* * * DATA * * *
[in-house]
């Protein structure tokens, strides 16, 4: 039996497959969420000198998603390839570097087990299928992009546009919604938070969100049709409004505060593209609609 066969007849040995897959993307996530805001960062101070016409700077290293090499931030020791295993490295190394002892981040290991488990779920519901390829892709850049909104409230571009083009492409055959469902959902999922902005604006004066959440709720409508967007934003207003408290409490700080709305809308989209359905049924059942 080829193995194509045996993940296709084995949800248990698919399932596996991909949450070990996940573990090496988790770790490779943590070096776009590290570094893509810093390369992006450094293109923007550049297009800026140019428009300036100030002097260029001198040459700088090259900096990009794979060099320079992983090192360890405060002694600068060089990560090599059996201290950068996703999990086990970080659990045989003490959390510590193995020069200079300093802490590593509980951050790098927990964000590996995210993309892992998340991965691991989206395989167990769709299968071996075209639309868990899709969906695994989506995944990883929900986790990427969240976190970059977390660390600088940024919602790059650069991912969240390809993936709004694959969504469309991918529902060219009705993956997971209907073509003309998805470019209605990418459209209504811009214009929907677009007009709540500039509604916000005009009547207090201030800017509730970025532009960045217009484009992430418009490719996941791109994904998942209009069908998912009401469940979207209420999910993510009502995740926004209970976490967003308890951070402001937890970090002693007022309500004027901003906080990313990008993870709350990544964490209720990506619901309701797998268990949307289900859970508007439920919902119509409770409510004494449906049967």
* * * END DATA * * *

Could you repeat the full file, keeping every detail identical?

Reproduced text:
[in-house]
């Protein structure tokens, strides 16, 4: 039996497959969420000198998603390839570097087990299928992009546009919604938070969100049709409004505060593209609609 066969007849040995897959993307996530805001960062101070016409700077290293090499931030020791295993490295190394002892981040290991488990779920519901390829892709850049909104409230571009083009492409055959469902959902999922902005604006004066959440709720409508967007934003207003408290409490700080709305809308989209359905049924059942 080829193995194509045996993940296709084995949800248990698919399932596996991909949450070990996940573990090496988790770790490779943590070096776009590290570094893509810093390369992006450094293109923007550049297009800026140019428009300036100030002097260029001198040459700088090259900096990009794979060099320079992983090192360890405060002694600068060089990560090599059996201290950068996703999990086990970080659990045989003490959390510590193995020069200079300093802490590593509980951050790098927990964000590996995210993309892992998340991965691991989206395989167990769709299968071996075209639309868990899709969906695994989506995944990883929900986790990427969240976190970059977390660390600088940024919602790059650069991912969240390809993936709004694959969504469309991918529902060219009705993956997971209907073509003309998805470019209605990418459209209504811009214009929907677009007009709540500039509604916000005009009547207090201030800017509730970025532009960045217009484009992430418009490719996941791109994904998942209009069908998912009401469940979207209420999910993510009502995740926004209970976490967003308890951070402001937890970090002693007022309500004027901003906080990313990008993870709350990544964490209720990506619901309701797998268990949307289900859970508007439920919902119509409770409510004494449906049967």